For further information please contact sales@rfarrays.com or call +1 (503) 287 5238

Hardly a day goes by without news of an integrated RF device of one sort or another. Just this past week Infineon Technologies released its SmartiWiMax dual-band all-CMOS RF transceiver. Likewise, Texas Instruments continued trumpeting its CC1020 single-chip narrowband UHF transceiver chip in full-page advertisements in the trade press. These are monolithic devices.

Obviously a single-chip approach is ideal—or is it?

For device makers, monolithic devices have always been the goal. Nonetheless, the argument for non-monolithic devices is compelling, especially if the price is equivalent to a monolithic chip.

There's still a place for hybrids and modules. In use, many hybrid or multi-chip components can be treated as monolithic ICs anyway.

Partitioning Your Design

If you're designing an RF system, you're well aware that partitioning your design can be critical to its success. Some designs demand low NF (noise-figure), while others shoot for good third-order intercept performance, or low added EVM (error vector magnitude). Some designers prefer using bipolar devices in some parts of a design, while others may choose GaAs (gallium arsenide).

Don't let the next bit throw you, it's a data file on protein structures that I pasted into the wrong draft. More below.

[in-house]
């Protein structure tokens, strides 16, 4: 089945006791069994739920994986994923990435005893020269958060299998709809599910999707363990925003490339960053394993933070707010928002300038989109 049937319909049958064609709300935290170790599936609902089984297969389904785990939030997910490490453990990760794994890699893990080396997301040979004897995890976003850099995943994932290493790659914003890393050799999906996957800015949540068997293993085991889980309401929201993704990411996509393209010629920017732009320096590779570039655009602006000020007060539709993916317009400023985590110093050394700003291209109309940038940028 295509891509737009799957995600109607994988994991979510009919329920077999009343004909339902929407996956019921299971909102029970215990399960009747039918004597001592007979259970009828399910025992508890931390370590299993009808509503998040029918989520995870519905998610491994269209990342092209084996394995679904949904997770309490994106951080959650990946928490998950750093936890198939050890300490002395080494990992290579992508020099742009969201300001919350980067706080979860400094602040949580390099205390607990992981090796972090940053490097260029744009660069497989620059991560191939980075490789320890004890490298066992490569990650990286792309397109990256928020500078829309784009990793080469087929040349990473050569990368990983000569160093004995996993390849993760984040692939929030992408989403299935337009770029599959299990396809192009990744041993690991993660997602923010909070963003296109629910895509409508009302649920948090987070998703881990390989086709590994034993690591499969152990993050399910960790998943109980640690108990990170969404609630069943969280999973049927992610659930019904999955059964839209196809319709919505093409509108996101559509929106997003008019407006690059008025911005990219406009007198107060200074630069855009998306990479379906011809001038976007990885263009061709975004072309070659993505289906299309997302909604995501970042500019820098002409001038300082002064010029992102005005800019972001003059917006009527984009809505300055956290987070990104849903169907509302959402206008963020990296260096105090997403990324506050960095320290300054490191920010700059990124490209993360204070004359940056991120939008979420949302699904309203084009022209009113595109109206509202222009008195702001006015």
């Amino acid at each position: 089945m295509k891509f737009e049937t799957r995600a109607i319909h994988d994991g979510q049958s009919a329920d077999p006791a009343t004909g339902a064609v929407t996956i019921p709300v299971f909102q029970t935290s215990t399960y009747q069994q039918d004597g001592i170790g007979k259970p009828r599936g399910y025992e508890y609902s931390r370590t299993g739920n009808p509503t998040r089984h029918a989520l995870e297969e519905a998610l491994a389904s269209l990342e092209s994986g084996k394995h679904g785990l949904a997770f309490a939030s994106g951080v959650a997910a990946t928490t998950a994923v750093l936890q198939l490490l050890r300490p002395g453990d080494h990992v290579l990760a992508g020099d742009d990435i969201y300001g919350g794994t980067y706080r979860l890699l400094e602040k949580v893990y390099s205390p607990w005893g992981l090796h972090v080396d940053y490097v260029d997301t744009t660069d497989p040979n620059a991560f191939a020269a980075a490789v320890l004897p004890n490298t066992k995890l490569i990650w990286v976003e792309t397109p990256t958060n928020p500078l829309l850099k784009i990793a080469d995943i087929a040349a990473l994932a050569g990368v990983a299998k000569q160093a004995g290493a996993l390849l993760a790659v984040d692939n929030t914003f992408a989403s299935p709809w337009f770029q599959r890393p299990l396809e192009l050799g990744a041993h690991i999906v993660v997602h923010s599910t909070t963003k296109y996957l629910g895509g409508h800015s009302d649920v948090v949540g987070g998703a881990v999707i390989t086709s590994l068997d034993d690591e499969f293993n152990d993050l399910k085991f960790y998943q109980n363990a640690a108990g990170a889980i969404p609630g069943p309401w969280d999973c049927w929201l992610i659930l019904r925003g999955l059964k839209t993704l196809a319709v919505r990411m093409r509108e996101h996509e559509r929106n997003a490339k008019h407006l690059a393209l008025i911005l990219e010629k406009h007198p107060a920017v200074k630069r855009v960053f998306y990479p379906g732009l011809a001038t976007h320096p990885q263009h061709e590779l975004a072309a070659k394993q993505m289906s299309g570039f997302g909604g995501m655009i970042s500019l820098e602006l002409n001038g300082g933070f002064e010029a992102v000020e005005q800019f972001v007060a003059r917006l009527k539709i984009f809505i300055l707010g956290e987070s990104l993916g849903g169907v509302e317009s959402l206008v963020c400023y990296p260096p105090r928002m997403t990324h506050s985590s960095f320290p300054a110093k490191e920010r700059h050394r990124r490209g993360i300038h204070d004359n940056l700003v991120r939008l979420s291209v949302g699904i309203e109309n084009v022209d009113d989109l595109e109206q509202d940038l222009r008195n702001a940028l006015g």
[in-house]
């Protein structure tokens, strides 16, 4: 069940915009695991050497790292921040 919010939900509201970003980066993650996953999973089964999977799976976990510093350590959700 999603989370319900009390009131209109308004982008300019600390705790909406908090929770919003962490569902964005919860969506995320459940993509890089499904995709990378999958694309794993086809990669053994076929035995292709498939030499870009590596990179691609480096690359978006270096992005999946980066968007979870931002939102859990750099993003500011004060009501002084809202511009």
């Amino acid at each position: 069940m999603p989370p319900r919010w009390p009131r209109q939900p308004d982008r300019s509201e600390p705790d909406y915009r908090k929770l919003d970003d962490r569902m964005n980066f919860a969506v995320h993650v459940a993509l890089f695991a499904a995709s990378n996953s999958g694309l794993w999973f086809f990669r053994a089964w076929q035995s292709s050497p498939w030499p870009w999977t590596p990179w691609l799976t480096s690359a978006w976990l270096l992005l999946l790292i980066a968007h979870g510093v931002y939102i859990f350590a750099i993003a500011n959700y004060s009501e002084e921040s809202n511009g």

While the tradeoffs and choice are seemingly infinite, there are companies that are striving to integrate vital blocks in ways that can help a designer clarify what's needed, and cut cost in the process.

The RWF111 front-end chip from fabless semiconductor maker RF Arrays, Inc . (shown on an evaluation board, above) is one of these products. At a price of $1.10 a pop in large quantities, it may well fill the bill for a block of circuitry that would otherwise require discrete components and a large bill-of-materials.

RF Arrays's press release mentions that only two “bi-pass” capacitors (sic) are needed. These bypass caps (one each on the PA and LNA Vcc lines), are only 27-pF in size.

Flat-Lead QFN Packaged

Now, consider the RWF111's size. At 3 x 3-mm (0.12 x 0.12-in.), a flat-lead QFN16 -packaged RWF111 is reasonably small. This form-factor in a rather complete integrated front-end/output-amp may give you a route to faster time-to-market, as well as the freedom to focus on your unique value-added engineering.